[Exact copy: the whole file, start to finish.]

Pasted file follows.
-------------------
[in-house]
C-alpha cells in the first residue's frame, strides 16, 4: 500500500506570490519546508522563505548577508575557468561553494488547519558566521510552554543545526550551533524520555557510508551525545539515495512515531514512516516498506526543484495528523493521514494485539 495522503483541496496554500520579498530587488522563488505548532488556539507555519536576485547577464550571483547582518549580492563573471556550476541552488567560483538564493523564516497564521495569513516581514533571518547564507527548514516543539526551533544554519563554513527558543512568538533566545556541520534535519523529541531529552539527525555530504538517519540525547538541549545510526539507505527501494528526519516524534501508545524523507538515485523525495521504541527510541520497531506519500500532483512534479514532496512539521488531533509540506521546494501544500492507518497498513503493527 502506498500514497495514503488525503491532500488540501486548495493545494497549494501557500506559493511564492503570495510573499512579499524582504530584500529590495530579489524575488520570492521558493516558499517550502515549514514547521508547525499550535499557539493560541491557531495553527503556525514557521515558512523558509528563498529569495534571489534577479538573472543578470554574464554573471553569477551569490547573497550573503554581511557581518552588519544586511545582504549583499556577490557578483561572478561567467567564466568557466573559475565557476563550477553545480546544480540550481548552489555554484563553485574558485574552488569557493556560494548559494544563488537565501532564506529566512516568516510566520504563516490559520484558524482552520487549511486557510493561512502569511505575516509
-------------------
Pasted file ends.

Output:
[in-house]
C-alpha cells in the first residue's frame, strides 16, 4: 500500500506570490519546508522563505548577508575557468561553494488547519558566521510552554543545526550551533524520555557510508551525545539515495512515531514512516516498506526543484495528523493521514494485539 495522503483541496496554500520579498530587488522563488505548532488556539507555519536576485547577464550571483547582518549580492563573471556550476541552488567560483538564493523564516497564521495569513516581514533571518547564507527548514516543539526551533544554519563554513527558543512568538533566545556541520534535519523529541531529552539527525555530504538517519540525547538541549545510526539507505527501494528526519516524534501508545524523507538515485523525495521504541527510541520497531506519500500532483512534479514532496512539521488531533509540506521546494501544500492507518497498513503493527 502506498500514497495514503488525503491532500488540501486548495493545494497549494501557500506559493511564492503570495510573499512579499524582504530584500529590495530579489524575488520570492521558493516558499517550502515549514514547521508547525499550535499557539493560541491557531495553527503556525514557521515558512523558509528563498529569495534571489534577479538573472543578470554574464554573471553569477551569490547573497550573503554581511557581518552588519544586511545582504549583499556577490557578483561572478561567467567564466568557466573559475565557476563550477553545480546544480540550481548552489555554484563553485574558485574552488569557493556560494548559494544563488537565501532564506529566512516568516510566520504563516490559520484558524482552520487549511486557510493561512502569511505575516509